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Gas prices to likely drop this fall, AAA says, but beware hurricanes

Gas prices to likely drop this fall, AAA says, but beware hurricanes


Gas prices to likely drop this fall, AAA says, but beware hurricanes


With fewer than two weeks left in the “summer driving season” ending Labor Day weekend, you might wonder where gas prices are headed this fall. 

You can look forward to less pain at the pump, experts say, but be ready for higher prices if hurricanes make their way to shore.

Across most of the country, motorists are forecast to enjoy savings of more than 25 cents per gallon compared to this summer, according to the American Automobile Association, which issued its fall gas price forecast on Thursday.  AAA expects prices this autumn could average $2.40, down from $2.75 around July 4.

The national gas price average has already fallen 15 cents from five weeks ago, and that trend is poised to continue because of seasonal trends like a decrease in demand after Labor Day and the shift to cheaper-to-produce winter-blend gasoline in September.

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The lower price of crude oil, which gasoline is made from, is one of the primary factors expected to reduce the cost of gas this upcoming season, says AAA spokesperson Jeanette Casselano, and motorists should see savings “in every market across the country.” 

Still, the optimistic outlook for drivers depends on 2019’s hurricane activity, which is expected to be above normal, according to the National Oceanic and Atmospheric Administration’s latest hurricane season forecast.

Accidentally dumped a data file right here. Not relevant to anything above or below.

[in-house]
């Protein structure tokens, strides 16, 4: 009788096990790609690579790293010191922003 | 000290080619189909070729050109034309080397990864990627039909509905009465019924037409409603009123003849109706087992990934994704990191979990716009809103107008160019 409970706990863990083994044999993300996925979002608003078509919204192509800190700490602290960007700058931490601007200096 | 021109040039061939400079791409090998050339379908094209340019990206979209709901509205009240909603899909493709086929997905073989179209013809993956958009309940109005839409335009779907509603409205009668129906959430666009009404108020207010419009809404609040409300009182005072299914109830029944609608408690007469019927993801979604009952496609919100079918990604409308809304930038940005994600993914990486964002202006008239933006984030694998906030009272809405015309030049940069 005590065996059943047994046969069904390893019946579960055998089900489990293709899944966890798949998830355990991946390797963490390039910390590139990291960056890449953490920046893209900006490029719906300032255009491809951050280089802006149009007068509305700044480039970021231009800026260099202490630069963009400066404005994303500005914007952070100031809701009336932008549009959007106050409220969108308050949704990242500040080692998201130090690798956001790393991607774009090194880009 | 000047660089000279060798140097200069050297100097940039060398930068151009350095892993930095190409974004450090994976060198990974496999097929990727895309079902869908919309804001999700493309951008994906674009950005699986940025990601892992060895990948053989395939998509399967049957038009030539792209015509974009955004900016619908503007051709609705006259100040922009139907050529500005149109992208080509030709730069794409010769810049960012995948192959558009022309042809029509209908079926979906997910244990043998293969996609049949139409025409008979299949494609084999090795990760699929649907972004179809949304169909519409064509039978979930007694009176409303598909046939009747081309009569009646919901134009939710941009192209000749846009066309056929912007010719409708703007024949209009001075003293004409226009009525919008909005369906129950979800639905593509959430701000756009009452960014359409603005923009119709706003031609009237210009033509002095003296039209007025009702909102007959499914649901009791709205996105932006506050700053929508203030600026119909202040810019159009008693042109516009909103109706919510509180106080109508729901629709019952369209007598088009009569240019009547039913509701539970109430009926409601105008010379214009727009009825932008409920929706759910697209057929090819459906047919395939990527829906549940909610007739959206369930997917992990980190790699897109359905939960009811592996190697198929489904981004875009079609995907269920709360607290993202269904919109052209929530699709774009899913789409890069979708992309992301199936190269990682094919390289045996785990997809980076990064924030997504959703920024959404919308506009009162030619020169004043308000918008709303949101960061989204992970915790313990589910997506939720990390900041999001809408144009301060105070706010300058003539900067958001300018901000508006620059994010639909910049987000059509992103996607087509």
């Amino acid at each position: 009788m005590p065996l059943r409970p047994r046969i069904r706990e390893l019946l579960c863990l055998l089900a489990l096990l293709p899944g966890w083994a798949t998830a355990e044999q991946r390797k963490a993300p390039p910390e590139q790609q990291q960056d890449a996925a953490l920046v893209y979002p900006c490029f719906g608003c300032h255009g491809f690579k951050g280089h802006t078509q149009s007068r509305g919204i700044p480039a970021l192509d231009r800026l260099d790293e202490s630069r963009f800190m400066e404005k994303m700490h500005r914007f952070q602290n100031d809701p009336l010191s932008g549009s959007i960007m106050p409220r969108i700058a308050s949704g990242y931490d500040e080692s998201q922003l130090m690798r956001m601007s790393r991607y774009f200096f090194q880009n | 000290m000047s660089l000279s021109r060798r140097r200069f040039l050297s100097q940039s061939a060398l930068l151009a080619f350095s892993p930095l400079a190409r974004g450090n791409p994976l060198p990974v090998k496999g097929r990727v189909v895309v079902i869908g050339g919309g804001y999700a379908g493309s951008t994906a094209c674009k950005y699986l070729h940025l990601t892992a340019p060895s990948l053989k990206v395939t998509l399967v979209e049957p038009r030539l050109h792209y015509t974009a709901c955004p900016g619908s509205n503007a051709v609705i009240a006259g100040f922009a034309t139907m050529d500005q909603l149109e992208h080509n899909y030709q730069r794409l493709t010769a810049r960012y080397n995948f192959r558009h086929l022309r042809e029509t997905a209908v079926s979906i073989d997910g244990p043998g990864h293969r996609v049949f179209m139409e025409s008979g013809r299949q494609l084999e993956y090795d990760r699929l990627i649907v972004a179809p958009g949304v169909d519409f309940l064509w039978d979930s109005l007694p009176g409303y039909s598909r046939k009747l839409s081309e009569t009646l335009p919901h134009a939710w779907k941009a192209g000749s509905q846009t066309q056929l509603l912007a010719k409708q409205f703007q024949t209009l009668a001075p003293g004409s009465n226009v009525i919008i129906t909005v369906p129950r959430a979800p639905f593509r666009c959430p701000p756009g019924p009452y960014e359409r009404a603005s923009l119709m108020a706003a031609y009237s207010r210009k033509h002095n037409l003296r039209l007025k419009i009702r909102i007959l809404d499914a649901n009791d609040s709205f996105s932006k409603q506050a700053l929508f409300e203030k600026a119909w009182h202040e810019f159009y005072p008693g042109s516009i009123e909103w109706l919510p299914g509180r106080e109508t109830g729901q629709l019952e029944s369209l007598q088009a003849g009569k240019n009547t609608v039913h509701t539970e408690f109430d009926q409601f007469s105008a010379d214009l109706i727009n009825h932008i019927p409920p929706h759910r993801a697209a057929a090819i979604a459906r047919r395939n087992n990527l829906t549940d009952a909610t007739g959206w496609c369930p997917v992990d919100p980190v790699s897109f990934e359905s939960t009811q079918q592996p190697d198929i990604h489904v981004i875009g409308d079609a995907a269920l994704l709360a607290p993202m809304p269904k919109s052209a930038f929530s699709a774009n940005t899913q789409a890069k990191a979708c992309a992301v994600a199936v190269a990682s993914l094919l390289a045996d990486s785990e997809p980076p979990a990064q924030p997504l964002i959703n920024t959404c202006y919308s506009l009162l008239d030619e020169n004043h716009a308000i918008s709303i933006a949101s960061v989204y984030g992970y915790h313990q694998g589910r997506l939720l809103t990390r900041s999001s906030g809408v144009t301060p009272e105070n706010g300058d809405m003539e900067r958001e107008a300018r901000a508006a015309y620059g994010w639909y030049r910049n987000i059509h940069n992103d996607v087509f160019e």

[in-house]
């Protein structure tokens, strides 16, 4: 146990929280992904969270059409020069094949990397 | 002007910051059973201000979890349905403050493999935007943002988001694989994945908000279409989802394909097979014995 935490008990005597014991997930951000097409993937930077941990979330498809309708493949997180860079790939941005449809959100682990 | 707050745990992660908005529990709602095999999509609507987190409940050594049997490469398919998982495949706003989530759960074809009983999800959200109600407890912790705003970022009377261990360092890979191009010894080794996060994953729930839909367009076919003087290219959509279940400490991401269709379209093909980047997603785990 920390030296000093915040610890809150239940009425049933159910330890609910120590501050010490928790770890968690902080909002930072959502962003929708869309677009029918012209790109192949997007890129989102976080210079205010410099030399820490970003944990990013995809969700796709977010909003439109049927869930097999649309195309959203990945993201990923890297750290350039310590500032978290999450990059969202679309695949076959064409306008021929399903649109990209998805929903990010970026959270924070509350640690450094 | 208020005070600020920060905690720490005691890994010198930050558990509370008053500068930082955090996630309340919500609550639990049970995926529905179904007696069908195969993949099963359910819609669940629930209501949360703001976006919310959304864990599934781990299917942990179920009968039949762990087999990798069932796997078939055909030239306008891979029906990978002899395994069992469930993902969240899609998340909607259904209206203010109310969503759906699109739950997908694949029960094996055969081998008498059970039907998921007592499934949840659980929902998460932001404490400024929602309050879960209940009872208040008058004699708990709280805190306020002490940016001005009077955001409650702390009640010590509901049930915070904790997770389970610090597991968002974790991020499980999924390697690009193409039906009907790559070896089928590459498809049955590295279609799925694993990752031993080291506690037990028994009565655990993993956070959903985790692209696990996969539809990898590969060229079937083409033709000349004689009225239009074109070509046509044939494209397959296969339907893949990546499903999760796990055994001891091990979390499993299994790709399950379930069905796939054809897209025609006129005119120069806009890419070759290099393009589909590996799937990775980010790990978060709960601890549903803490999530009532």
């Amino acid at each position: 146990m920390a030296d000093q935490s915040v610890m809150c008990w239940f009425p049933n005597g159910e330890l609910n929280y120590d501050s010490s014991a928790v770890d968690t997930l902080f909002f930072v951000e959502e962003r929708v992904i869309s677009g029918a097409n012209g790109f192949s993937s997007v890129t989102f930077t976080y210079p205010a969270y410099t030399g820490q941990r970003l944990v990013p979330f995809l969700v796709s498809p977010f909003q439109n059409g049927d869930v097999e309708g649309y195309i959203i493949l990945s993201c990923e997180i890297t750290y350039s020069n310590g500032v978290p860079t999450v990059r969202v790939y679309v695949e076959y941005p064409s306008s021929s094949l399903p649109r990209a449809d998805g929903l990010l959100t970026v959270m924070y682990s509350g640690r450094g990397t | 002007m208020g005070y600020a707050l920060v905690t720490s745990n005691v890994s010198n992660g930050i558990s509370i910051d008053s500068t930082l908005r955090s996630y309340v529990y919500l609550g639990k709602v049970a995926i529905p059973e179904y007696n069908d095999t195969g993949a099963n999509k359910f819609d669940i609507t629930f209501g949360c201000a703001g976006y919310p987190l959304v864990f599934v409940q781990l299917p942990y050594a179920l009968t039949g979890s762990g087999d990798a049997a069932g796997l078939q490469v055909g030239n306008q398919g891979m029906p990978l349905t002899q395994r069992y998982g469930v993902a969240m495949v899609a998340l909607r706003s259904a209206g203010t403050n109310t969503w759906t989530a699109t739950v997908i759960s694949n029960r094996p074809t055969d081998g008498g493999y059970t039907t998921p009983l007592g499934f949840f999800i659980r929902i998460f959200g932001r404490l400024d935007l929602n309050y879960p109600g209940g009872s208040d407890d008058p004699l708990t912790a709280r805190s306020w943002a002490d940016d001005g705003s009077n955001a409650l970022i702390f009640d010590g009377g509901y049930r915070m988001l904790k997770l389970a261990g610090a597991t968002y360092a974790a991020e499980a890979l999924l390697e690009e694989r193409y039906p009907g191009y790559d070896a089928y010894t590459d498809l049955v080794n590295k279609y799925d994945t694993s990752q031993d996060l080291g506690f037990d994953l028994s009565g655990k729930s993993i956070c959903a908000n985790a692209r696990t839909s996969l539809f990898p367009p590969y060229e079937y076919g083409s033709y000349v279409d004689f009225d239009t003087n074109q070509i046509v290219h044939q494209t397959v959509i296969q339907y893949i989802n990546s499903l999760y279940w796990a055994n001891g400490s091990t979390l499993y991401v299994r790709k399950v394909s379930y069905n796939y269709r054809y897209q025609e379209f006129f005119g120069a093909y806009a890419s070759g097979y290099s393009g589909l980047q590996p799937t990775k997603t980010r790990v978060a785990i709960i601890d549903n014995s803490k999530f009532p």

The climate prediction center anticipates a total of 10 to 17 named storms, including up to nine hurricanes with the peak months, August through October, already underway. Hurricanes often affect gas prices as refineries, drilling operations and other key pieces of infrastructure can be impacted by coastal storms.

Even the threat of a hurricane can shutter domestic oil production which leads to spikes in crude and gasoline prices. AAA points out that Hurricane Harvey caused the national gas price average to jump 30 cents in a matter of days when it made Texas landfall in 2017.

The organization offers the following tips to save money and consere fuel this fall:

  1. Perform required maintenance as specified, keeping tires properly inflated, moving components adequately lubricated, and ignition and emission systems in good operating condition.
  2. Change engine oil at the intervals indicated by the in-car maintenance reminder system or factory schedule.
  3. Check the engine air filter at every oil change. 
  4.  Engine spark plugs must be in good condition. Some types last for 100,000 miles, but others need to be replaced more often.

Follow Dalvin Brown on Twitter: @Dalvin_Brown


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